Republicans plan to open more of the House to TV coverage, but whether television viewers will ever see what gallery visitors observe is still in question.

"It's too early to tell what they really want to do," Brian Lamb, C-SPAN chairman and chief executive officer, said Friday. "We know there are Republicans who don't want to give us control of the cameras and there are Democrats."Republicans already have decided to go beyond current hearings' coverage and let TV cameras into the House speaker's daily news conference and the "markup" committee meetings when bills are debated and amended before going to the House floor for a vote.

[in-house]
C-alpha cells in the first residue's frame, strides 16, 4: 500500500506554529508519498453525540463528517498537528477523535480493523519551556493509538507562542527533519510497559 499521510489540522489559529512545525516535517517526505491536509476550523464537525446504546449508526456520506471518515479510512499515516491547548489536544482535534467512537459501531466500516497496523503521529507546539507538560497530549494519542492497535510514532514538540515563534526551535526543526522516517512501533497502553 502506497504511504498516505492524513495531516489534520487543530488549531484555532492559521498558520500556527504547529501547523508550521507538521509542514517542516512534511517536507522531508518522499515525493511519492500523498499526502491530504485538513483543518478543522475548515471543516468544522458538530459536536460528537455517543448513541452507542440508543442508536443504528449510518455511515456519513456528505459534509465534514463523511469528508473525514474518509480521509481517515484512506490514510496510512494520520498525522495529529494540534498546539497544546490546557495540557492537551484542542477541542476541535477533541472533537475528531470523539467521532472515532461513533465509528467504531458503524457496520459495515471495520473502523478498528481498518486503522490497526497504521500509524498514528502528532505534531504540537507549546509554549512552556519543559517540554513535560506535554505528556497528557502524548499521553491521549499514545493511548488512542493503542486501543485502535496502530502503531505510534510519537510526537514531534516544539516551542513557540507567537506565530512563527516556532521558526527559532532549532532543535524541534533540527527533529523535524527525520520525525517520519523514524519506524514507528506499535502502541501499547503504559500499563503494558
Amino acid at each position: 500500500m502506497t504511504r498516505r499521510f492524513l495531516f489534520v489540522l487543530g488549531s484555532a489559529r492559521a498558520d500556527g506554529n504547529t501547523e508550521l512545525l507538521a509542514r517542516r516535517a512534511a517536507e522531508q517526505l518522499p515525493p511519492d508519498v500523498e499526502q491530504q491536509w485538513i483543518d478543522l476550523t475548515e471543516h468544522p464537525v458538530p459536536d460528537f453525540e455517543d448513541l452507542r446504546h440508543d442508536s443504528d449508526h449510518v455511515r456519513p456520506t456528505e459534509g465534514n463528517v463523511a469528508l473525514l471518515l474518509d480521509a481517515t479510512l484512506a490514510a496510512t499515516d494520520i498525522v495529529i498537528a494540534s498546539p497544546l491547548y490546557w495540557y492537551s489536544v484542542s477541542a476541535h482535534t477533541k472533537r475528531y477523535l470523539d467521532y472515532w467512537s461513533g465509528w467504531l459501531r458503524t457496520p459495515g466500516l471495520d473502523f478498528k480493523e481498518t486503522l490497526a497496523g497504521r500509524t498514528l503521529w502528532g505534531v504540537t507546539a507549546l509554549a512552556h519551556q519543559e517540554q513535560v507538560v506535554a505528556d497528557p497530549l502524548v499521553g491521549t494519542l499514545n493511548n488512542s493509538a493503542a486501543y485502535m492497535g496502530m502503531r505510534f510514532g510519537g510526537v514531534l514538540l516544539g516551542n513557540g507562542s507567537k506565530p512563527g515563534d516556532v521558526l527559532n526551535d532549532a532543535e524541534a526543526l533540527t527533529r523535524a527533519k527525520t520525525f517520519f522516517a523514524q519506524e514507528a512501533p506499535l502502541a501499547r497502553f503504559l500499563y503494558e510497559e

They've established a task force to talk about the rest.

"We want to get into a dialogue with C-SPAN, with the American people, and get their input about what they would like to see," said Rep. Peter Hoekstra, R-Mich., head of the task force that also will include Democrats.

Currently, TV cameras in the chamber focus only on the person at the microphone. The House controls the cameras that feed pictures to C-SPAN and any other interested TV outlets.

Chamber visitors, on the other hand, often see much more of the dynamics of the House - the side conversations and the informal meetings between Democratic and Republican members.

Then again, they sometimes see an almost empty chamber. The TV pictures don't reveal that.